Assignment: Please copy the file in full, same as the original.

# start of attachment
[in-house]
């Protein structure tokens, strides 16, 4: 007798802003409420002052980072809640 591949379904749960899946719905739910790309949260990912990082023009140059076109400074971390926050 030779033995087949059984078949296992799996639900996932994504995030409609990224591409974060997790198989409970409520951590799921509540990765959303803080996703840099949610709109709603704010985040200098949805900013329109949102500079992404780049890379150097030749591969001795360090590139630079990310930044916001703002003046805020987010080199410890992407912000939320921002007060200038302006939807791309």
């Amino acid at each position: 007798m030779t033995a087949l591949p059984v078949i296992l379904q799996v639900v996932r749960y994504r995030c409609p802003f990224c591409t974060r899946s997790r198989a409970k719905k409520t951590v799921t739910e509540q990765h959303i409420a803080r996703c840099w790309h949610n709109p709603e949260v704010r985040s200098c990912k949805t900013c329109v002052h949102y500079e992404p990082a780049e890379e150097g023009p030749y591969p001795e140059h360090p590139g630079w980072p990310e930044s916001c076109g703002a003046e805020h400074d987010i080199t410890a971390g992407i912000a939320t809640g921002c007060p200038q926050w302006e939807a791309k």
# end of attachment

[in-house]
């Protein structure tokens, strides 16, 4: 007798802003409420002052980072809640 591949379904749960899946719905739910790309949260990912990082023009140059076109400074971390926050 030779033995087949059984078949296992799996639900996932994504995030409609990224591409974060997790198989409970409520951590799921509540990765959303803080996703840099949610709109709603704010985040200098949805900013329109949102500079992404780049890379150097030749591969001795360090590139630079990310930044916001703002003046805020987010080199410890992407912000939320921002007060200038302006939807791309």
């Amino acid at each position: 007798m030779t033995a087949l591949p059984v078949i296992l379904q799996v639900v996932r749960y994504r995030c409609p802003f990224c591409t974060r899946s997790r198989a409970k719905k409520t951590v799921t739910e509540q990765h959303i409420a803080r996703c840099w790309h949610n709109p709603e949260v704010r985040s200098c990912k949805t900013c329109v002052h949102y500079e992404p990082a780049e890379e150097g023009p030749y591969p001795e140059h360090p590139g630079w980072p990310e930044s916001c076109g703002a003046e805020h400074d987010i080199t410890a971390g992407i912000a939320t809640g921002c007060p200038q926050w302006e939807a791309k």